Cal Performances has announced its plans for the 2018-19 season, continuing its Berkeley RADICAL project, with strands called ‘Citizenship’ and ‘Women’s Work’. Executive and Artistic Director Matias Tarnopolsky (who recently announced he’ll be leaving at the end of this season to become President of the Philadelphia Orchestra) presented the lineup with Associate Director Rob Bailis.
The complete schedule can be found at the Cal Performances website.
The Mark Morris Dance Group pays tribute to the fiftieth anniversary of the Beatles’ release of Sgt. Pepper’s Lonely Hearts Club Band with a work that was a co-commission from Cal Performances (its premiere last year was, fittingly, in Liverpool). It has a score by jazz pianist Ethan Iverson, both original music, and adaptations of the songs from the album. It’s one of the very early offerings, coming the first week of the season, right after the Jazz at Lincoln Center Orchestra plays a Duke Ellington-inspired concert at the Greek Theatre, with Wynton Marsalis and the Late Show’s Jon Batiste as special guest. At the end of that week, Yo-Yo Ma gives a recital of all six of the unaccompanied cello suites of J.S. Bach in another Greek Theatre performance.
The ‘Citizen’ strand of Berkeley RADICAL (Research And Development Initiative in Creativity, Arts, and Learning) this season includes a co-commissioned oratorio by composer Jimmy Lopez and librettist Nilo Cruz (who together wrote the opera Bel Canto a few seasons ago). It’s called Dreamer, and it’s about immigration, based on the real stories of many Bay Area (and Cal student) immigrants they interviewed in doing research for the piece. The West-coast premiere will take place in March, with Esa-Pekka Salonen conducting the Philharmonia Orchestra. Berkeley is also one of only five stops in the U.S. the West-Eastern Divan Orchestra and conductor Daniel Barenboim will make while on tour. The orchestra, which is made up of Israelis and Arabs has been proving the helpful role music and shared culture can play in reducing conflict between groups of people. There are also dramas, including a German adaptation of Ibsen’s An Enemy of the People by Berlin’s Schaubühne theater company, and Barbershop Chronicles by Nigerian-born Inua Ellams.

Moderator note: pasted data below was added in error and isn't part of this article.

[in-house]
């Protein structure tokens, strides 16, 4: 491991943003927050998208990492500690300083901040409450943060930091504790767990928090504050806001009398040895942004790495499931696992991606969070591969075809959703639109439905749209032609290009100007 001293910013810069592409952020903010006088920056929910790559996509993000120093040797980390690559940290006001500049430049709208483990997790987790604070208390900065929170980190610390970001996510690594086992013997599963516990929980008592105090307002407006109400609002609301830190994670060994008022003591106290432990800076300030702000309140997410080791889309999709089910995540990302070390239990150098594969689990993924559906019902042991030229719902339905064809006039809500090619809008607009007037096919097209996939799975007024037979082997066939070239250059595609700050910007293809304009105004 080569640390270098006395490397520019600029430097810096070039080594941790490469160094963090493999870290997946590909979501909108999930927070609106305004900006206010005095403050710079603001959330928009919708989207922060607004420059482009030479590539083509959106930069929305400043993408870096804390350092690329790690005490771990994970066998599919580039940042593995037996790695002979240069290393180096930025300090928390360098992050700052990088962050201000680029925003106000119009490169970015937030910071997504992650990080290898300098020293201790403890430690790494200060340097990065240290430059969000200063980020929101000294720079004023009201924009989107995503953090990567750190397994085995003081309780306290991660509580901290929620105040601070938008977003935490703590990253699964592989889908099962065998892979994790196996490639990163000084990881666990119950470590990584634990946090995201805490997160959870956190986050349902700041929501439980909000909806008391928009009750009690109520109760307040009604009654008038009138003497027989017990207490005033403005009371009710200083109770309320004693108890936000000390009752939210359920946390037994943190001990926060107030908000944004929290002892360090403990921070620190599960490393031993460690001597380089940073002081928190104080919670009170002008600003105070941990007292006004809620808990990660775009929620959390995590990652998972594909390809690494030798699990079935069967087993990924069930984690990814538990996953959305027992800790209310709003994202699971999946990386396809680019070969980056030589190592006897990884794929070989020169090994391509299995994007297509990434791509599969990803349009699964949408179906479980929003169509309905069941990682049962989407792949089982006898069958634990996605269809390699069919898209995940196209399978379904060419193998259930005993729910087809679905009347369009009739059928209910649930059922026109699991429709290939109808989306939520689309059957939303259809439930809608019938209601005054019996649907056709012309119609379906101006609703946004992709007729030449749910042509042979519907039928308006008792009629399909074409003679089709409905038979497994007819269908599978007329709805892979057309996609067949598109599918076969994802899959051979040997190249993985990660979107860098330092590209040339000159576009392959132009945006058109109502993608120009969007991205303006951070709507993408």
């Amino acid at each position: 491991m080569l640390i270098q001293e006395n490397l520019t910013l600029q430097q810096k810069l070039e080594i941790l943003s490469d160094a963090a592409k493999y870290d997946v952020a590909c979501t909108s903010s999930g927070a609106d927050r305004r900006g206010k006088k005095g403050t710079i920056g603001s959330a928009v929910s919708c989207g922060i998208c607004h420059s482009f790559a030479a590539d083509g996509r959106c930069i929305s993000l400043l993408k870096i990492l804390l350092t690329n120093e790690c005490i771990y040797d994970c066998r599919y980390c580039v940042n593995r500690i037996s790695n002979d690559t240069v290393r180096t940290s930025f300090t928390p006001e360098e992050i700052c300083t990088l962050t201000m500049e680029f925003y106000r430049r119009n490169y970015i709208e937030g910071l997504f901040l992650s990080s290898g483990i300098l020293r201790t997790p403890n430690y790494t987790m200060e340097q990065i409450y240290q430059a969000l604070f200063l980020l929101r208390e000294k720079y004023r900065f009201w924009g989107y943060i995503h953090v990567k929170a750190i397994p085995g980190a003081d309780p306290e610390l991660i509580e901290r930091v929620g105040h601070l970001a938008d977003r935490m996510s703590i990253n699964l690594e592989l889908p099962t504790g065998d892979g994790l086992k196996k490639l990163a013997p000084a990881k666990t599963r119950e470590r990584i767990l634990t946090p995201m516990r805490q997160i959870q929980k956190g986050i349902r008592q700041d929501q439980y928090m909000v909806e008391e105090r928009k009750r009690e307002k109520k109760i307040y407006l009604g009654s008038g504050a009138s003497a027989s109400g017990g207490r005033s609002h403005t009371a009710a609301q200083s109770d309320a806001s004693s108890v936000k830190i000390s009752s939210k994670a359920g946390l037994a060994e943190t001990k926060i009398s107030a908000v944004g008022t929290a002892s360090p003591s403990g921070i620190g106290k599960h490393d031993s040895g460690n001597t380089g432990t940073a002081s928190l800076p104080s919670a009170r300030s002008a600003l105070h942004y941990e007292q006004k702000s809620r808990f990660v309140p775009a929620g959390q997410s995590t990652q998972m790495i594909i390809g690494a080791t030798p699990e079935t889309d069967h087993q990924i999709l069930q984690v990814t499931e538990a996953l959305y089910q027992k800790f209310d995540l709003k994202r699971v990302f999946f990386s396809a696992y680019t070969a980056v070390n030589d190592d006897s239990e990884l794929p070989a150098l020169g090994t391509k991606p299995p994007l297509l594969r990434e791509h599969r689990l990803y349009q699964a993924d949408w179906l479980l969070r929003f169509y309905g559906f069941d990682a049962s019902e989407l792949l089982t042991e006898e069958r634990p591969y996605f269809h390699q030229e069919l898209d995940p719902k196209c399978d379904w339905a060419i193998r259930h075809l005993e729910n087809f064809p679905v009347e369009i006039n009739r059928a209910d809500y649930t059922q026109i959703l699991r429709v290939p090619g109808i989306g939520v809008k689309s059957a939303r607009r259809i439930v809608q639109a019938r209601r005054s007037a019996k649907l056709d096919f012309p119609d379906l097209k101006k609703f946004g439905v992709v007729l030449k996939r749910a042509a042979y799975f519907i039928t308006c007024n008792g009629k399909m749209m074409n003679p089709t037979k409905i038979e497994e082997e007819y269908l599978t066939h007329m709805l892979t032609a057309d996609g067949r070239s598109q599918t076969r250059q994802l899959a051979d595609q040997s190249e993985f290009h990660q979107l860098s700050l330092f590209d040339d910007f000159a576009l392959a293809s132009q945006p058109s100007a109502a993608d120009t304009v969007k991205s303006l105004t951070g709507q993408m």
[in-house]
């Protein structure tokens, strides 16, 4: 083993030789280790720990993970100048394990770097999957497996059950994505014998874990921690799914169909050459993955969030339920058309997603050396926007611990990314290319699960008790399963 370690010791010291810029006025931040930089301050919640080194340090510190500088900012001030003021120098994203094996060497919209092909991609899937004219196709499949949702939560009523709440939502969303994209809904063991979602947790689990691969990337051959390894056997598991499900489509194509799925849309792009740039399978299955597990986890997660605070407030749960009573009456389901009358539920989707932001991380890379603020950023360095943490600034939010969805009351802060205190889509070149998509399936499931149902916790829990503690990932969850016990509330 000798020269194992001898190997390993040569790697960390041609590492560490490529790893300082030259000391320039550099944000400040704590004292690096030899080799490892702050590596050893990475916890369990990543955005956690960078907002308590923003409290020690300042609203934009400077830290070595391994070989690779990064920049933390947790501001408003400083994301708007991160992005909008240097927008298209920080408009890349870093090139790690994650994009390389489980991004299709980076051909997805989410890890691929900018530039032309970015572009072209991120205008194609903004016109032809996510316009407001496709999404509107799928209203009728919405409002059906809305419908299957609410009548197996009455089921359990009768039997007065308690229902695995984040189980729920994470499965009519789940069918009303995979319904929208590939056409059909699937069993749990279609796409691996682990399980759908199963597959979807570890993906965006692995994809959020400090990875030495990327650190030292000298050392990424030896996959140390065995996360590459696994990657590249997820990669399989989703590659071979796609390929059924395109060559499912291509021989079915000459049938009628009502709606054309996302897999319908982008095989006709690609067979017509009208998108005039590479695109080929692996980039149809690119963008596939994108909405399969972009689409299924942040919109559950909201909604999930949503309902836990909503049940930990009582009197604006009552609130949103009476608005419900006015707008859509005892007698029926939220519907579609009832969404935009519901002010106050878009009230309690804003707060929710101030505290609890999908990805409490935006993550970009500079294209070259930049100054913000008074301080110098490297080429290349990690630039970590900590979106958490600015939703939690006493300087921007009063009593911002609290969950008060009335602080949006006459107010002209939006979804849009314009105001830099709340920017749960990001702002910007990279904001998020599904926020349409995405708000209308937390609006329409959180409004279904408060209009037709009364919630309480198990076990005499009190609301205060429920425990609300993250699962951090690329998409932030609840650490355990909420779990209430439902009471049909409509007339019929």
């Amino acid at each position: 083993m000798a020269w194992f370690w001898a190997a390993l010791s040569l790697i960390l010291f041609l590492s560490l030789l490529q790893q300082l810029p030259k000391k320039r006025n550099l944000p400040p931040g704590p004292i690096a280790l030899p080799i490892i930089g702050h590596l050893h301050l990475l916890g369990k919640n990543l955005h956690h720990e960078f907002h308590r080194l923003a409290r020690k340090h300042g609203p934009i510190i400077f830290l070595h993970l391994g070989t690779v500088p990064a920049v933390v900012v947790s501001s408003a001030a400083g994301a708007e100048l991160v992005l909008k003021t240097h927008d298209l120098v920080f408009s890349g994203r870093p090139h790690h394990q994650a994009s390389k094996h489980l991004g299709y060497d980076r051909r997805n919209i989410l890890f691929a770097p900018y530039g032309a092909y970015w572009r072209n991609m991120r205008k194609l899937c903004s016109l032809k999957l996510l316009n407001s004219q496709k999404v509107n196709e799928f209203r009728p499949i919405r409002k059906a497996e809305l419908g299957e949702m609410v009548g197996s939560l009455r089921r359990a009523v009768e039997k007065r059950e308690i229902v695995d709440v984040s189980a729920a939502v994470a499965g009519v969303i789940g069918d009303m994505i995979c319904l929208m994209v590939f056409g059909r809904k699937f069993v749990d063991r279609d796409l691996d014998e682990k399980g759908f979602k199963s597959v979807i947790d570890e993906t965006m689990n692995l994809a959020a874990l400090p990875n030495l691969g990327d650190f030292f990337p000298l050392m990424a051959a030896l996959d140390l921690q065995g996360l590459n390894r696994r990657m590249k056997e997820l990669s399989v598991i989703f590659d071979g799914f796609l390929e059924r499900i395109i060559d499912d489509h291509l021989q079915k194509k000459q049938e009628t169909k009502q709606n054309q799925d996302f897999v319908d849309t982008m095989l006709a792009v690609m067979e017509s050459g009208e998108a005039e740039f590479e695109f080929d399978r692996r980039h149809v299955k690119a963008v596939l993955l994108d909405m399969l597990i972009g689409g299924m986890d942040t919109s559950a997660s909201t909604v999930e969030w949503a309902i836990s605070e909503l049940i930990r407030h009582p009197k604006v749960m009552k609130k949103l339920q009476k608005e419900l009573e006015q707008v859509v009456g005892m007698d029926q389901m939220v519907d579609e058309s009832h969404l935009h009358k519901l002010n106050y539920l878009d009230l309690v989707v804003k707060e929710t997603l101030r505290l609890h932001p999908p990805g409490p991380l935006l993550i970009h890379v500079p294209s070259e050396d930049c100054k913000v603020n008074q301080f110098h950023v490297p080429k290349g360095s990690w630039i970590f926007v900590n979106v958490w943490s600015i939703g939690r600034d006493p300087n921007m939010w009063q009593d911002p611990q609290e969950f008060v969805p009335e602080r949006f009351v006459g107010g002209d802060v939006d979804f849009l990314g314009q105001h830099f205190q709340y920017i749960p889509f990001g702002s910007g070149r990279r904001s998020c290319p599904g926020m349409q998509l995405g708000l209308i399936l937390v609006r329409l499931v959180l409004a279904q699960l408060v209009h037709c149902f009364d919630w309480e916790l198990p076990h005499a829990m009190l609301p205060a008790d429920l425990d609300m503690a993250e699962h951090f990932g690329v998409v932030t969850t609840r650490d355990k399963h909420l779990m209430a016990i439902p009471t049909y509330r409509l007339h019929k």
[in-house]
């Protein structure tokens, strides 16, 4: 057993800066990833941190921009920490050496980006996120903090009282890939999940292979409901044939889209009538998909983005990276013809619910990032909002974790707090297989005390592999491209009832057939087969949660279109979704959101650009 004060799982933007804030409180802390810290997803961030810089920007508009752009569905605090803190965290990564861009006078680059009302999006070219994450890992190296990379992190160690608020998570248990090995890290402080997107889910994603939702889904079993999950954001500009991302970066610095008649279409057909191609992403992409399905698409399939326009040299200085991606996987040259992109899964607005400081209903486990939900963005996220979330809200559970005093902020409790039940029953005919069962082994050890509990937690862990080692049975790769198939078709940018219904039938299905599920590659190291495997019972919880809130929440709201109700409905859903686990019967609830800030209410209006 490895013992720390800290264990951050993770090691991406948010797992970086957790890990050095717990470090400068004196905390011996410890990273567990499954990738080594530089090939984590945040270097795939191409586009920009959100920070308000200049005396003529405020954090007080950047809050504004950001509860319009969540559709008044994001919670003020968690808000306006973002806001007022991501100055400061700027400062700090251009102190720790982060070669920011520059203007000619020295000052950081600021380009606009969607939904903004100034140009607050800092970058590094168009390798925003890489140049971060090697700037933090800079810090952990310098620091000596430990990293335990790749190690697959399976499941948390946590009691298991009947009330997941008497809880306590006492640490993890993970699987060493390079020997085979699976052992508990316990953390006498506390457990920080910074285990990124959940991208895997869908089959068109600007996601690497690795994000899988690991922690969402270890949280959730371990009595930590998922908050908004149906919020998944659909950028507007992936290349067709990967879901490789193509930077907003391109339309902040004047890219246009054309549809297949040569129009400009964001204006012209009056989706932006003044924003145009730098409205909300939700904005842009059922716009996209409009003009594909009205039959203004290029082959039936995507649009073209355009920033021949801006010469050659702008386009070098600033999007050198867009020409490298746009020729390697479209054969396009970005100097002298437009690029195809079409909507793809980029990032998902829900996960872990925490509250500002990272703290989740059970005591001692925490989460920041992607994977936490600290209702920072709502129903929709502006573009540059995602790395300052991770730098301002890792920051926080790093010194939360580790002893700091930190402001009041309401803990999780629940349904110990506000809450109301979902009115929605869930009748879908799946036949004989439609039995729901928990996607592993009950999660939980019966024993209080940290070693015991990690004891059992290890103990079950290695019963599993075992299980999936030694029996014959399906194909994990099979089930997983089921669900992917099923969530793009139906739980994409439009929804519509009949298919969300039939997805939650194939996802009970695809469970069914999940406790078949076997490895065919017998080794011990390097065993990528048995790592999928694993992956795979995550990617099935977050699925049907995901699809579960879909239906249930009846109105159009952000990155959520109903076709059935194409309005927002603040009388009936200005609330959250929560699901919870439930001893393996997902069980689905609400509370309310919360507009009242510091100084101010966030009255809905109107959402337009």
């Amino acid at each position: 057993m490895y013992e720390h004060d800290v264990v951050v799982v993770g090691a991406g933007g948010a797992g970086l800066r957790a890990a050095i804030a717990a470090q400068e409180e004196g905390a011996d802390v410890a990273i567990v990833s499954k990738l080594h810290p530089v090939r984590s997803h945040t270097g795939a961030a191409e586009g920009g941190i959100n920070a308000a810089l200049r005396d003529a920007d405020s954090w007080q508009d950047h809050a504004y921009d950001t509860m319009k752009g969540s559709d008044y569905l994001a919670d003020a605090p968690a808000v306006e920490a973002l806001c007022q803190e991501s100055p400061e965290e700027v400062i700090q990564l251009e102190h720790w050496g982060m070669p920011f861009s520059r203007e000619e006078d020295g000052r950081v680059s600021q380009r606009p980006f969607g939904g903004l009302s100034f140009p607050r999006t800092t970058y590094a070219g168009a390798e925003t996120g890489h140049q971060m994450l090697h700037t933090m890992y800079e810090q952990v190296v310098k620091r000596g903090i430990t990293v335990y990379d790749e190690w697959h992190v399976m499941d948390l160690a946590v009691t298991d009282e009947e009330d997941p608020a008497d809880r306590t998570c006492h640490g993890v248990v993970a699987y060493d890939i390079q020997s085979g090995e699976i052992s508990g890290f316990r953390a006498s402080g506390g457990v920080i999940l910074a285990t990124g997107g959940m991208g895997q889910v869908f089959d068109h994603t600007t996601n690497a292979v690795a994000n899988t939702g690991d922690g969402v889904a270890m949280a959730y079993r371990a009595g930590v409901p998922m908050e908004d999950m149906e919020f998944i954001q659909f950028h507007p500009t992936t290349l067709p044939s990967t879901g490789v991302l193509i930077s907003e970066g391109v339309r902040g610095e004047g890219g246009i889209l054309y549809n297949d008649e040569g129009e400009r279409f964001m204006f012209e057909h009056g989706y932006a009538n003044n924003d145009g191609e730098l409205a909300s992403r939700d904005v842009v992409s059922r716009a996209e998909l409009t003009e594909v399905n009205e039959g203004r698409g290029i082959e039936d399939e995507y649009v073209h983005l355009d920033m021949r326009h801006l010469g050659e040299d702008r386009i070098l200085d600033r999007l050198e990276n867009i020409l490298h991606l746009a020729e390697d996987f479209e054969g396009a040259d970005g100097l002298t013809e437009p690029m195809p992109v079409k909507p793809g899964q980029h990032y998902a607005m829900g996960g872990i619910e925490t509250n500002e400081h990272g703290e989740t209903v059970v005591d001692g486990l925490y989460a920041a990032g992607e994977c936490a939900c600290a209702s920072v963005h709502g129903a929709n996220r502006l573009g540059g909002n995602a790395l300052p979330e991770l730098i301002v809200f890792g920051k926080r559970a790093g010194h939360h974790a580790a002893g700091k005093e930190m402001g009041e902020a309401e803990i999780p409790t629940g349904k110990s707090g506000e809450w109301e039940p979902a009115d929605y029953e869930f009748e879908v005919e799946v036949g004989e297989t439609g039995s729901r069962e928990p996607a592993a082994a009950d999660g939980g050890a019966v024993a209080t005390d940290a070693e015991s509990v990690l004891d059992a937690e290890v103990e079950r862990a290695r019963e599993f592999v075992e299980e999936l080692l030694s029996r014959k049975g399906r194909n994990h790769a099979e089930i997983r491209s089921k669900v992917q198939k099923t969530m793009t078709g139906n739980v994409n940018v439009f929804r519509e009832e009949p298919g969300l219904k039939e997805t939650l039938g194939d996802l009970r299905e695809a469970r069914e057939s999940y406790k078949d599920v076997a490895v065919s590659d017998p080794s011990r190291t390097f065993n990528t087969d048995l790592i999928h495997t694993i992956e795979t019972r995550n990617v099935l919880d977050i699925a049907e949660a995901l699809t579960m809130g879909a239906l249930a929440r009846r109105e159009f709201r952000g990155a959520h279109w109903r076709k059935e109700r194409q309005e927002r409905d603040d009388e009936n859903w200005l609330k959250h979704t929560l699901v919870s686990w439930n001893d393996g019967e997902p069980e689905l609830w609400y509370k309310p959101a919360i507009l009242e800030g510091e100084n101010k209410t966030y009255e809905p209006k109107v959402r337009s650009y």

‘Women’s Work’ includes the mariachi singer Aida Cuevas in concert, singing tunes made famous by Juan Gabriel; Sasha Waltz & Guests performs a revival of her groundbreaking Körper (Bodies), a work that uses the bodies of 13 dancers in a variety of interactions and tableaux, combining architecture and movement. Another work, which was a hit at last year’s Edinburgh Festival is Mouthpiece, by the Quote Unquote Collective – two women play different halves of the same character’s brain: a woman whose mother has recently died. Big Dance Theater (which Tarnopolsky points out is neither Dance nor Theater) presents 17c, a work that looks at the misogynist Diary of Samuel Pepys through the lens of a feminist contemporary of his, mixed with music and spectacle.
Other Cal Performances favorites return: Peter Sellars stage directs a performance of Orlando di Lasso’s Tears of Saint Peter, sung by the Los Angeles Master Chorale; there are also appearances by the Takacs Quartet, the Silkroad Ensemble, Kronos Quartet, the Tallis Scholars, Murray Perahia, David Finckel and Wu Han, and the Alvin Ailey American Dance Theater returns for its annual residency in April.